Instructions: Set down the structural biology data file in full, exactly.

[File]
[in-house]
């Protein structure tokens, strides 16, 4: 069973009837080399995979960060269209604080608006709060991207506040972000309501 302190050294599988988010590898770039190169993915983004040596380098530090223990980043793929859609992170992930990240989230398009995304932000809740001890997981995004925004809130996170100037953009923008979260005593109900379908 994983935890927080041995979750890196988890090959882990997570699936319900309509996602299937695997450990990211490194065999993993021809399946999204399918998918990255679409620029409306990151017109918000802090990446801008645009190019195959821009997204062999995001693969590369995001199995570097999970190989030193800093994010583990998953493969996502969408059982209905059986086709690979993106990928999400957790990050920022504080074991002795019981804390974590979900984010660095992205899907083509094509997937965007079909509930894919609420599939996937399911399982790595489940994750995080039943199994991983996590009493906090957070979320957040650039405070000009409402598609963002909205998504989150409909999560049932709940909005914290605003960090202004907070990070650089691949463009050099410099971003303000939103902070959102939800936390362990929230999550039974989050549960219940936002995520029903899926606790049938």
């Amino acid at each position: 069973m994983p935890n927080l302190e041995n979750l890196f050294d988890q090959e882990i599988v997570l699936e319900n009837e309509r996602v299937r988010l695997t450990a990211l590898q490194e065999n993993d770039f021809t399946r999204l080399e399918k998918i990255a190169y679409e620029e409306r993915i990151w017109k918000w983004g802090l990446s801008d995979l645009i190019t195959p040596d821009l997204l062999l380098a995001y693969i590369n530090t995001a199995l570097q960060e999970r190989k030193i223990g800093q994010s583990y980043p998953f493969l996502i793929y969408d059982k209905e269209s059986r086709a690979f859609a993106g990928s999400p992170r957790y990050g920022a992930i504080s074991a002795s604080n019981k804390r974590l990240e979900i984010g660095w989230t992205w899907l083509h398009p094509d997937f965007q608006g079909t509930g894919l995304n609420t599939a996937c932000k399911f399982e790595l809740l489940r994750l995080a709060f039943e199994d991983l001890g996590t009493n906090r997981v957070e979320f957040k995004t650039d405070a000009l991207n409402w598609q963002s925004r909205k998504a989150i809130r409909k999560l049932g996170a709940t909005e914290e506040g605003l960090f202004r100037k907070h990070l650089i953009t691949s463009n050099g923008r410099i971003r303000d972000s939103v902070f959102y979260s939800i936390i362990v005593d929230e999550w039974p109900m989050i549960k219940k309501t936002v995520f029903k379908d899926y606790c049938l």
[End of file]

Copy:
[in-house]
């Protein structure tokens, strides 16, 4: 069973009837080399995979960060269209604080608006709060991207506040972000309501 302190050294599988988010590898770039190169993915983004040596380098530090223990980043793929859609992170992930990240989230398009995304932000809740001890997981995004925004809130996170100037953009923008979260005593109900379908 994983935890927080041995979750890196988890090959882990997570699936319900309509996602299937695997450990990211490194065999993993021809399946999204399918998918990255679409620029409306990151017109918000802090990446801008645009190019195959821009997204062999995001693969590369995001199995570097999970190989030193800093994010583990998953493969996502969408059982209905059986086709690979993106990928999400957790990050920022504080074991002795019981804390974590979900984010660095992205899907083509094509997937965007079909509930894919609420599939996937399911399982790595489940994750995080039943199994991983996590009493906090957070979320957040650039405070000009409402598609963002909205998504989150409909999560049932709940909005914290605003960090202004907070990070650089691949463009050099410099971003303000939103902070959102939800936390362990929230999550039974989050549960219940936002995520029903899926606790049938």
């Amino acid at each position: 069973m994983p935890n927080l302190e041995n979750l890196f050294d988890q090959e882990i599988v997570l699936e319900n009837e309509r996602v299937r988010l695997t450990a990211l590898q490194e065999n993993d770039f021809t399946r999204l080399e399918k998918i990255a190169y679409e620029e409306r993915i990151w017109k918000w983004g802090l990446s801008d995979l645009i190019t195959p040596d821009l997204l062999l380098a995001y693969i590369n530090t995001a199995l570097q960060e999970r190989k030193i223990g800093q994010s583990y980043p998953f493969l996502i793929y969408d059982k209905e269209s059986r086709a690979f859609a993106g990928s999400p992170r957790y990050g920022a992930i504080s074991a002795s604080n019981k804390r974590l990240e979900i984010g660095w989230t992205w899907l083509h398009p094509d997937f965007q608006g079909t509930g894919l995304n609420t599939a996937c932000k399911f399982e790595l809740l489940r994750l995080a709060f039943e199994d991983l001890g996590t009493n906090r997981v957070e979320f957040k995004t650039d405070a000009l991207n409402w598609q963002s925004r909205k998504a989150i809130r409909k999560l049932g996170a709940t909005e914290e506040g605003l960090f202004r100037k907070h990070l650089i953009t691949s463009n050099g923008r410099i971003r303000d972000s939103v902070f959102y979260s939800i936390i362990v005593d929230e999550w039974p109900m989050i549960k219940k309501t936002v995520f029903k379908d899926y606790c049938l």